That’s what you get, though, when you crush bond yields and force savers to take risk. The Fed – like the Bank of Japan – wants to get cash moving in the system. You do this by buying up so many bonds that yields fall and otherwise conservative investors abandon caution and jump into the rally. The question now is when the rally ends. How much money is still on the sidelines?

What’s interesting is whether the Western world will go broke before the developing world has a chance to get rich. Over in Cyprus, the authorities have come up with a new plan to recapitalise the banking system and stave off depositor flight. The latest plan is to restructure the problem banks (all of them) into good banks and bad banks.

By moving all the bad assets (mostly Greek government debt) into the ‘bad banks,’ the Cypriots can restore liquidity from the European Central Bank (which was cut off on Thursday) and recapitalise the healthy bank so it’s less exposed to catastrophic losses. And donkeys might fly.

Cypriot banks remain closed. And part of the plan includes restricting all non-cash transactions, freezing all cheque cashing, and limiting withdrawals from banks. Withdrawals are already pretty limited, given that the banks haven’t been open since March 15th and aren’t scheduled to open any time soon. You can’t open the banks until you’re sure you can prevent a bank run. But the longer the banks remain closed, the more likely a bank run will result anyway.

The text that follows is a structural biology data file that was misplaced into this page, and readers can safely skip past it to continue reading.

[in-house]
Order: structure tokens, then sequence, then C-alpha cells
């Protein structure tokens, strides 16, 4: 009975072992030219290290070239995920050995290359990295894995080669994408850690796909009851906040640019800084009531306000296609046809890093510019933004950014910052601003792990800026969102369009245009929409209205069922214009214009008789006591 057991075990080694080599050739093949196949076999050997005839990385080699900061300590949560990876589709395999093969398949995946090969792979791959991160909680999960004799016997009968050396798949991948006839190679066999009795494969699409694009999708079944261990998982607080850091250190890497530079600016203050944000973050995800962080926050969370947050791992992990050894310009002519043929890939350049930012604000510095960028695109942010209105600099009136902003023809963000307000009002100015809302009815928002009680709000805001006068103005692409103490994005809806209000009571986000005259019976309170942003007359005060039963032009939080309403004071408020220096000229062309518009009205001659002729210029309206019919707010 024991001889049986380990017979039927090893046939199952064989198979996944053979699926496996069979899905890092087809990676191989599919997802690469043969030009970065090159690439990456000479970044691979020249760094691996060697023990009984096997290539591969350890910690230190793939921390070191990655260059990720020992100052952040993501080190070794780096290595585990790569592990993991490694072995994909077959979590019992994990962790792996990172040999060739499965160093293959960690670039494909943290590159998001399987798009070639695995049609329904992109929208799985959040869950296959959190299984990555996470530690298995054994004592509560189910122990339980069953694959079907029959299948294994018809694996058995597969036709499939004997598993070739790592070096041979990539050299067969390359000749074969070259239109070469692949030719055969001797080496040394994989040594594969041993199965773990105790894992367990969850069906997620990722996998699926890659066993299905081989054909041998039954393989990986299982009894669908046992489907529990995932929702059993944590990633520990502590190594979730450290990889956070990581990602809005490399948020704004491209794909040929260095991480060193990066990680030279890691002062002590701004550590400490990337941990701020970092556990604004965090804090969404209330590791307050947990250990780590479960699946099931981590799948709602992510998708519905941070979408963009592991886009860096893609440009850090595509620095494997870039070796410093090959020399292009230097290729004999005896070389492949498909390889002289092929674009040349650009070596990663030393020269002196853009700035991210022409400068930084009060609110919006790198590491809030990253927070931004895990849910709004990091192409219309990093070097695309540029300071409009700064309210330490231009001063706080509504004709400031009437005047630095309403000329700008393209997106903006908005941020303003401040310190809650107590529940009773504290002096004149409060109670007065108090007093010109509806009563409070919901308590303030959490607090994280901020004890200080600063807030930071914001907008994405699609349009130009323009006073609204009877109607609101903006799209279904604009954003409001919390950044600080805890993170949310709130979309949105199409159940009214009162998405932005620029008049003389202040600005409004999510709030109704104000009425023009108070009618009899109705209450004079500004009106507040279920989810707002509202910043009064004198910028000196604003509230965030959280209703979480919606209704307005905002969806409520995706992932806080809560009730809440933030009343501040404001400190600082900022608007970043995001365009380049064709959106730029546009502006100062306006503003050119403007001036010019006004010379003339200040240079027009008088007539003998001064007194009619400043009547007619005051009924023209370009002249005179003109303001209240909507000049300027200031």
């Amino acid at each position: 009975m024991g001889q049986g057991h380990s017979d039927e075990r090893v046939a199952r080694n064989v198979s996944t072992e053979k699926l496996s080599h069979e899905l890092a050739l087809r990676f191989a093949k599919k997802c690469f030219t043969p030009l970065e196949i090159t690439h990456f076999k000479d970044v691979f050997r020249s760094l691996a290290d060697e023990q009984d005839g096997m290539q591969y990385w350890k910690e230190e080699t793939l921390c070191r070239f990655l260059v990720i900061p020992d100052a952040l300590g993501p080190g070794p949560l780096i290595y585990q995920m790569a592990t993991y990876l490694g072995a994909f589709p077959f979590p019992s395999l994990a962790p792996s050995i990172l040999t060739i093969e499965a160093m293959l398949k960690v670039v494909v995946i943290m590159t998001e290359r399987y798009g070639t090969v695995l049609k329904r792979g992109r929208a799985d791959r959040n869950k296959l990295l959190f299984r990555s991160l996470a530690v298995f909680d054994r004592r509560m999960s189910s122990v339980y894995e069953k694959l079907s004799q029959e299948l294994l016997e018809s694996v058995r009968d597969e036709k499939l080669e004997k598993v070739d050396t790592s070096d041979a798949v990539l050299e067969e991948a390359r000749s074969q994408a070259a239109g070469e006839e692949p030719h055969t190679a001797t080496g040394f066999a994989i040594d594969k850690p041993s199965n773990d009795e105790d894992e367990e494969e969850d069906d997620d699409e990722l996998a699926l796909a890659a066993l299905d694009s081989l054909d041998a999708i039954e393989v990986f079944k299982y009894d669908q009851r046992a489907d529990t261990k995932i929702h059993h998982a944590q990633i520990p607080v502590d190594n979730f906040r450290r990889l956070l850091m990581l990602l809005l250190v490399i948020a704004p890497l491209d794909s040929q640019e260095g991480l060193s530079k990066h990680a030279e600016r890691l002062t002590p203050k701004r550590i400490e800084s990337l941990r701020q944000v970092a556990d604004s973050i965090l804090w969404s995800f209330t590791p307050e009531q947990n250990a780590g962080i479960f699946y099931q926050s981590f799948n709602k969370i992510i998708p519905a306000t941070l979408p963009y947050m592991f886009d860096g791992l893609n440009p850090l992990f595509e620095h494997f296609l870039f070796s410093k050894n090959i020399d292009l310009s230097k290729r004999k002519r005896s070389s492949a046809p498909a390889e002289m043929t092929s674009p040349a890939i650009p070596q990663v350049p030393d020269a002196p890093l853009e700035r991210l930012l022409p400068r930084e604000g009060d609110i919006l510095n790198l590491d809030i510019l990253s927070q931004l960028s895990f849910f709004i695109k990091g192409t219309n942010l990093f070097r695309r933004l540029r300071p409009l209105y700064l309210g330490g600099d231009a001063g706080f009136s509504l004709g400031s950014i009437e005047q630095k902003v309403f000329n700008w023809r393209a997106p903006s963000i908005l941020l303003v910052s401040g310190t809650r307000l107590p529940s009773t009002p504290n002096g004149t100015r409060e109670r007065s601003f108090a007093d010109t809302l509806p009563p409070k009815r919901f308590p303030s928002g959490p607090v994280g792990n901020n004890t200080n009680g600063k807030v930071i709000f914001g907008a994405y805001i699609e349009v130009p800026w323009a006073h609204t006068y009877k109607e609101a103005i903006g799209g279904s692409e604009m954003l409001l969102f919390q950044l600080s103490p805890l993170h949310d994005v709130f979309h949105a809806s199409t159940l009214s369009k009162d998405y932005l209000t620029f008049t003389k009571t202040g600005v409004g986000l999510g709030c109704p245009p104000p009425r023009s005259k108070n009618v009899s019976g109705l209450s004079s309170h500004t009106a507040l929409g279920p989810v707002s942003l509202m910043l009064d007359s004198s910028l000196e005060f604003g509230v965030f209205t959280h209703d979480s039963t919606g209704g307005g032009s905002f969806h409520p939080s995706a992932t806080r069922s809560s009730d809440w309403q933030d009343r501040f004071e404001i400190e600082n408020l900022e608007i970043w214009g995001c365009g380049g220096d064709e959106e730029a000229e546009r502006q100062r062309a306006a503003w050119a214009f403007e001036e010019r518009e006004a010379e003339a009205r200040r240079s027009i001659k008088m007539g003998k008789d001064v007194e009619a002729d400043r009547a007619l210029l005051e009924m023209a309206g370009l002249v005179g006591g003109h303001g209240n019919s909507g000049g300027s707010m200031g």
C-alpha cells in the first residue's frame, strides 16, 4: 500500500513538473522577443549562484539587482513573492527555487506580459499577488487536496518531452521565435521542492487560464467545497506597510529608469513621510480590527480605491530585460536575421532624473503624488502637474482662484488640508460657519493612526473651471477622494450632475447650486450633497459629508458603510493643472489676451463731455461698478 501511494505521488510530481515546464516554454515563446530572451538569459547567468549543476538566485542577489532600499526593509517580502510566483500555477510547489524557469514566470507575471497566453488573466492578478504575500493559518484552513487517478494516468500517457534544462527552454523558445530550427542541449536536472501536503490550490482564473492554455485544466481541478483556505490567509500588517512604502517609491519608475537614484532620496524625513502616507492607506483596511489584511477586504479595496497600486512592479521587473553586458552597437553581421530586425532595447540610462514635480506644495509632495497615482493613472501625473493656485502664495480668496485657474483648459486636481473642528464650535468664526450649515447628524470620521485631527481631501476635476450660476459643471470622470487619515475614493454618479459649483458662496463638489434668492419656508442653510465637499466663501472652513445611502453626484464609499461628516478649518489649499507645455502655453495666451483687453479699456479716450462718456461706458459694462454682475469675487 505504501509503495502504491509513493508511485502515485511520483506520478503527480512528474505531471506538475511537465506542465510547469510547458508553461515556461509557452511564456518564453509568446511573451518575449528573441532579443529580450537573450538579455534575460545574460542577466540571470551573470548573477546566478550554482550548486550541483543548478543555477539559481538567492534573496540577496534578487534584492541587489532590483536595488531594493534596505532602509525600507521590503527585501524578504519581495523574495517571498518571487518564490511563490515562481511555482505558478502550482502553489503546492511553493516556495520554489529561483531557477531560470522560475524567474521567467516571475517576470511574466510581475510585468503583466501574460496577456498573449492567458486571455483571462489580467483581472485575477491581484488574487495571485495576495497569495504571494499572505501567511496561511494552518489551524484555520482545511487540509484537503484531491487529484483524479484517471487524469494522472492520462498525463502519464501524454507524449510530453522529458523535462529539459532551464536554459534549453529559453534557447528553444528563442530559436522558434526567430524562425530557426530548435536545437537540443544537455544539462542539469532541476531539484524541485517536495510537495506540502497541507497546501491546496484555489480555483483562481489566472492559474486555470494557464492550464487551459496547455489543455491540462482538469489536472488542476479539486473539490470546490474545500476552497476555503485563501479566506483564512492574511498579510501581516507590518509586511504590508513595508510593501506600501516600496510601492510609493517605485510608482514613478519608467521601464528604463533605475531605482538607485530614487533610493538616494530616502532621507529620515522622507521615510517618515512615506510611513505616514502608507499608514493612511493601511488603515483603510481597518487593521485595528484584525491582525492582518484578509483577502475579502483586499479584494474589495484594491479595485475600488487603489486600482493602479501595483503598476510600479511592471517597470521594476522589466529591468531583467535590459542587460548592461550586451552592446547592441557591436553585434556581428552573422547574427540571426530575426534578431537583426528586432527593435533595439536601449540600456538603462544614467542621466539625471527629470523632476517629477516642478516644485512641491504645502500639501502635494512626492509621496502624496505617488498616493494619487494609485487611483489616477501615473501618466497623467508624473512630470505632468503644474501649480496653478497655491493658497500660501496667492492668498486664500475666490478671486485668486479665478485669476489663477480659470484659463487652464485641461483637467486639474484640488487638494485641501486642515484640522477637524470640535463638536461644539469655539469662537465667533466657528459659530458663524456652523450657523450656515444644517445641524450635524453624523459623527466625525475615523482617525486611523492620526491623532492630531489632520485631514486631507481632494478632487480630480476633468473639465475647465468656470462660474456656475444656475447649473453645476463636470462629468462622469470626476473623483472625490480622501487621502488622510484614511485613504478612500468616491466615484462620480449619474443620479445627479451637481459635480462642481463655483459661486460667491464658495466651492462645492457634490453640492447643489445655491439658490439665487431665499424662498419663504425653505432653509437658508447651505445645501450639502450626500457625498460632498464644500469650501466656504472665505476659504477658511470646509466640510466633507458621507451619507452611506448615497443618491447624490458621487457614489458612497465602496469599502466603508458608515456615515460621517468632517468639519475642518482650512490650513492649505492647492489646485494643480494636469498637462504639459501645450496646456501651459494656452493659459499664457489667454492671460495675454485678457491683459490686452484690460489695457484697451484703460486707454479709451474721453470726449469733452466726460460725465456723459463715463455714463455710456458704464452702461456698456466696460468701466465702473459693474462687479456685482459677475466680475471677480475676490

It’s not good news for the people of Cyprus. What it means for the European Union is less certain. In principle, this shows that restructuring bad debts is not a real solution, especially when the assets in a banking sector dwarf the resources of a government. It also shows, in principle, what all governments will do when push comes to shove; namely confiscate your money or make it impossible for you to move it across borders and into a safer currency or store of value.

But hey, the S&P 500 is near an all-time high, so why worry?!

And while we’re on the subject of festering fiscal problems that you ignore in polite company, how about that extra $32 billion Wayne Swan will have to borrow in the next two years, according to analysis by RBC Capital Markets? Australia’s fiscal deficit, once non-existent, keeps growing to new and ‘unexpected’ heights.